I mentioned not having the same assurance of calling that I’ve heard from other pastors. I was thinking about something I’ve heard from several pastors––that if they’re doing anything in their careers other than pastoral ministry, they know they’re doing the wrong thing. I’ve never had that certainty––that career pastoral ministry is the only thing I can do and be faithful to God. I’m okay with that. Calling transcends career. But it makes transitional times like this more ambiguous.

We’re all called. Every one of us. Read through the New Testament, and you’ll see that almost every instance of “calling” is about all of us being called to be the people of God, using our unique, God-given gifts in his service. This will influence our careers, but it may not specify them. A friend reminded me that the Bible reports only a few “particular and extraordinary” callings, and these tend to be for prophets and apostles, not priests and pastors.

Instead, priests and pastors are usually recognized and appointed by the church. They don’t choose themselves, and they’re rarely surprised by a vision from God. The church (hopefully by God’s guiding) appoints them. My path in the UMC has kept me aware of this. I’m not ordained, so my constant submission to the Church isn’t where they’ll appoint me to serve, but whether they’ll appoint me to serve. (I wrote more extensively about that in “Why part-time local pastor?“) A perceptive friend wrote, “Where you might fit best is something you don’t always get to decide.”

Twice this past month, in situations that were poles apart, I’ve said, “I love this!” ––

The first was while we set up chairs for our first worship service this year. I remembered our earliest days setting up chairs in the church basement for Offerings worship––praying, hoping, expecting who might fill those seats and be part of something new. I love preparing for worship, anticipating what God might do.

The second was leading a part of our church’s leaders’ meeting a few weeks ago. Never do I feel more in my element than when I’m working with a group of leaders to pray and plan––asking how we can use their gifts, feed God’s sheep, and reach out to new people.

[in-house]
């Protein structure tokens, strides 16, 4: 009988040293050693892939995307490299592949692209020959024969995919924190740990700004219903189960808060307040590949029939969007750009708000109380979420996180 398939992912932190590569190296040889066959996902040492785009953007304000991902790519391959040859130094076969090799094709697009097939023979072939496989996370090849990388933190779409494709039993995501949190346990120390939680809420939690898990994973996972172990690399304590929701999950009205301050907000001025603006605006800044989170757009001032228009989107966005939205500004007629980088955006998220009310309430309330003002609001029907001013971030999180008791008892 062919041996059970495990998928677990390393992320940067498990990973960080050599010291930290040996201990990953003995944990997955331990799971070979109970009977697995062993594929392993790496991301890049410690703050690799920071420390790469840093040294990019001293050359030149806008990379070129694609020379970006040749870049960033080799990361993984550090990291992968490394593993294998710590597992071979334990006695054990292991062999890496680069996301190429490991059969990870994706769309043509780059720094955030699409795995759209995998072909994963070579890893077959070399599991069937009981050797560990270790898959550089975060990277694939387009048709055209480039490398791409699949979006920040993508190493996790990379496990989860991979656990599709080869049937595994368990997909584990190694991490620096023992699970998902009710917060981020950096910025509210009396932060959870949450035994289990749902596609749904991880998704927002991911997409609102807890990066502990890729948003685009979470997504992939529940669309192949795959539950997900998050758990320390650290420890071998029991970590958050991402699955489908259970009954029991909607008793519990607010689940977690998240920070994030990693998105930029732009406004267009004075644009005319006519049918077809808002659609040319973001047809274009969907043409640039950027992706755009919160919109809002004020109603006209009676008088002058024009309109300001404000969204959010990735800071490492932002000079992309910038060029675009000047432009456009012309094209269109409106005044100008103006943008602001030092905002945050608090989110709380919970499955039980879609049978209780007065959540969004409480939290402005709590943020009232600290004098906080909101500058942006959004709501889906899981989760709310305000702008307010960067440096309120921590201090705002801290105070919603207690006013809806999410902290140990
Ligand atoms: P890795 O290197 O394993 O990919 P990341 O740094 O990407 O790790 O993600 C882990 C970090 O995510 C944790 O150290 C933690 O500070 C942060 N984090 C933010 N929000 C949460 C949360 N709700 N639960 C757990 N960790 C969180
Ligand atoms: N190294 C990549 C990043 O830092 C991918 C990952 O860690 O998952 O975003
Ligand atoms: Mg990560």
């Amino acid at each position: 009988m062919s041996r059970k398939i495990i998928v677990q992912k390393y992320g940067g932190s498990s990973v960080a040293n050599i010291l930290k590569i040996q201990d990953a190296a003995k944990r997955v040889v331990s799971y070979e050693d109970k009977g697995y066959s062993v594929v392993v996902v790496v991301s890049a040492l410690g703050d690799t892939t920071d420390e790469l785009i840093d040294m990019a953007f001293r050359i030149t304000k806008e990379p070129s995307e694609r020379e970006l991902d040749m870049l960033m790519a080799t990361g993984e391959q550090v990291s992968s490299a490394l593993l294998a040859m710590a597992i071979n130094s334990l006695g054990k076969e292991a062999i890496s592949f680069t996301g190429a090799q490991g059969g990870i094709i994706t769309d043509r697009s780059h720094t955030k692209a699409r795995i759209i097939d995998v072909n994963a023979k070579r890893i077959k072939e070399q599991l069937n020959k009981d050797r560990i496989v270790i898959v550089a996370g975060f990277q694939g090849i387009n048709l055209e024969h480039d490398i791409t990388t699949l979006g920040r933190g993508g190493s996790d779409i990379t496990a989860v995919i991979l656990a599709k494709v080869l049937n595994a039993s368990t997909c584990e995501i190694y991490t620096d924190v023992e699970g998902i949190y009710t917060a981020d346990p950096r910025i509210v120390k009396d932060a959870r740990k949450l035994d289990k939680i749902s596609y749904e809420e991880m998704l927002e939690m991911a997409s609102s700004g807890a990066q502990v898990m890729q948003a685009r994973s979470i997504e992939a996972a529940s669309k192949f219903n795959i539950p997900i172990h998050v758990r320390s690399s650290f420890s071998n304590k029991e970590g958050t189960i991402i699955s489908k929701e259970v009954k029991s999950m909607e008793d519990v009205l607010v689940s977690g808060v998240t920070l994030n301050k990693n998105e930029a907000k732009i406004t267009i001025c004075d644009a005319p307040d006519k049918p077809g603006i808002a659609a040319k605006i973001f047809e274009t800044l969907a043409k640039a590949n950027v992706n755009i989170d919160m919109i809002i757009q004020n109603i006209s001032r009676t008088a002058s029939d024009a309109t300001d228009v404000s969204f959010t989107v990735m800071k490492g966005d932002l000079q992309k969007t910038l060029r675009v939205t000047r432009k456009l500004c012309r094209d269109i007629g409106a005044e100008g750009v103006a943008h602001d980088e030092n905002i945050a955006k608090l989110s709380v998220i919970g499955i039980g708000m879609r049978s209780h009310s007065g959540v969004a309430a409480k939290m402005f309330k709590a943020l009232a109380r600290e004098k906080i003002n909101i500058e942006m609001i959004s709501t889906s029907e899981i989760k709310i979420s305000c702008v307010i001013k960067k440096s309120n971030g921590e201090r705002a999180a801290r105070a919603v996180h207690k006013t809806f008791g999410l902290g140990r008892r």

I expect I’ll always be doing those things in some capacity, whether they’re connected to my career or not. This much I know: God calls us all to himself and to his service. That’s not up for question. The only question is how each of us does that best. If we’re sincere about asking that question, it will involve a lot of listening and a lot of patience, and we may not get to decide the outcome.

Quick to listen, slow to speak… 

One reply on “Learning to listen and more notes on calling…”

Hellow,

Hello,
This is Carla Kimmons from First UMC downtown. I’m serving as the Faith Community Nurse. Our Health Ministry team is leading the virtual Walk to Jerusalem activity for the congregation. Our journey is planned for a stop in Spain to “visit” with you! I’m planning to share your latest post at our board in the Gathering place, and wondered if you would like to send a picture/greeting to everyone? If so, please send it to my email- cmcard@hotmail.com and we’ll get it enlarged and printed for all to see!! Love, prayers, and thoughts are with you as you continue this spiritual journey! God is doing a great work in, and through, you.